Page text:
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Outside forces like RFS announcements, railroad negotiations and Chinese lockdowns move grain markets

Renewable Fuel Standard announcements, railroad negotiations, Chinese lockdowns and war in Russia and Ukraine were big factors in this week's grain markets, Don Wick of Red River Farm Network and Randy Martinson of Martinson Ag Risk Management said on the Agweek Market Wrap.

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Outside forces were a big factor in the grain markets this week, Don Wick of Red River Farm Network and Randy Martinson of Martinson Ag Risk Management discussed on this week's Agweek Market Wrap.

Under a plan released Thursday by the Environmental Protection Agency , oil refiners will be required to add 20.82 billion gallons of biofuels to their fuel in 2023, 21.87 billion gallons in 2024, and 22.68 billion gallons in 2025. The plan also includes a way for electric vehicles to generate credits.

Martinson said the announcement took the "wind out of the sails" for soybean oil and corn, because it also focused on more advanced biofuels rather than just ethanol and biodiesel. However, he said soybean oil is a big part of advanced biofuels, so he thinks the trade was looking at it wrong. Canola got a boost from the Thursday announcements, he explained, because canola oil now is an approved feedstock for advanced biofuels.

In other outside forces, Congressional action to prevent a railroad strike was a "little bit of good news" that alleviated concerns about moving products, Martinson said. That was a "big sigh of relief for the grains and the meats as well," he said.

Protests in China over "egregious" lockdowns might mean the restrictions there get lightened up, Martinson said. He explained the COVID-19-related measures have been hurting the economy and consumption, which means fewer U.S. exports heading to China.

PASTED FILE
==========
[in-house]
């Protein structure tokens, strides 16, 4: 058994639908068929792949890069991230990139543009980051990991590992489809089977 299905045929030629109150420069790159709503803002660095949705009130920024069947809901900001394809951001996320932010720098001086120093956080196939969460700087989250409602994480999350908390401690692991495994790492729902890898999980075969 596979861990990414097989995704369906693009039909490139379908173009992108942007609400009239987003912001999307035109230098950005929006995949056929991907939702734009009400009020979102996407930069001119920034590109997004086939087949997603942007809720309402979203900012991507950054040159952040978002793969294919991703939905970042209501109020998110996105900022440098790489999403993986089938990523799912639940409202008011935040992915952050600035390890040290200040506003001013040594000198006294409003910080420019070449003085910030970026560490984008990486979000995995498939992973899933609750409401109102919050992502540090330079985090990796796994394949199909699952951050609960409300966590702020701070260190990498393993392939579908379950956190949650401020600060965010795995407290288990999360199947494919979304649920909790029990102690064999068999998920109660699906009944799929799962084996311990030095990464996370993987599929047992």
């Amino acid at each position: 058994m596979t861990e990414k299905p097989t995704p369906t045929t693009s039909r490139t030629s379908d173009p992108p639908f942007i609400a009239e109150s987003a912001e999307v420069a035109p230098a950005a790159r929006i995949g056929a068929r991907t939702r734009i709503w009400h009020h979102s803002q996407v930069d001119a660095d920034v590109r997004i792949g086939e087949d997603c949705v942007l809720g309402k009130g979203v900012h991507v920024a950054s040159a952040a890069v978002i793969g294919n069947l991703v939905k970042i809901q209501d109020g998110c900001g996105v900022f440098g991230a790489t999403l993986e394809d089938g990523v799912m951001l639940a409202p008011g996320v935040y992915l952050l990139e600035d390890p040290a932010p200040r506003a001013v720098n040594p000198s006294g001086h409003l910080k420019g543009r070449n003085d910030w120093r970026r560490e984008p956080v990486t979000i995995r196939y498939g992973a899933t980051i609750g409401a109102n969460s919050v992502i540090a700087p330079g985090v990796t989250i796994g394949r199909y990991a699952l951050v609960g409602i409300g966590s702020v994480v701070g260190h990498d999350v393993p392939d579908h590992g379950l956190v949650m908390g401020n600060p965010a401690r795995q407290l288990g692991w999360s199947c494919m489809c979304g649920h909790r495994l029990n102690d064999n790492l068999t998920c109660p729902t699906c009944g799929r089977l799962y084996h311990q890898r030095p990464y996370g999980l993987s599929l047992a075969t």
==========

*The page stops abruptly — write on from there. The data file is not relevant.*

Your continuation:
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While not a lot of new news has come out of Russia and Ukraine at the moment, both countries are trying to off-load wheat. That could hurt already struggling U.S. wheat demand, Martinson said. He said corn demand also is struggling both because of poor exports as well as ethanol issues and animal agriculture retraction.

"We always say high prices cure high prices," he said.

Dropping prices might inspire some more demand, he said.

"We're flirting with close to contract lows," he pointed out, while noting that soybeans have been holding pretty strong due to being "the only game in town" as of yet.

Wick said he's heard from a lot of producers who are concerned about drought. Martinson said that while drought in the winter isn't the worst thing, if there isn't a pattern change or moisture in the forecast by February or March, there may be major concerns for 2023 crops.

"We don't have a lot of soil moisture out there," he said.

Cattle are holding steady, with feeders posting big gains, Wick and Martinson discussed. Cash trade has been strong, with record levels in some places. Cow slaughter continues to be up, which has dampened the slaughter market somewhat. But supplies continue to tighten, and Martinson expects to "continue to see the cattle market improve as we flip the calendar to a new year."

(The Agweek Market Wrap is sponsored by Gateway Building Systems.)

Jenny Schlecht is the director of ag content for Agweek and serves as editor of Agweek, Sugarbeet Grower and BeanGrower. She lives on a farm and ranch near Medina, North Dakota, with her husband and two daughters. You can reach her at jschlecht@agweek.com or 701-595-0425.
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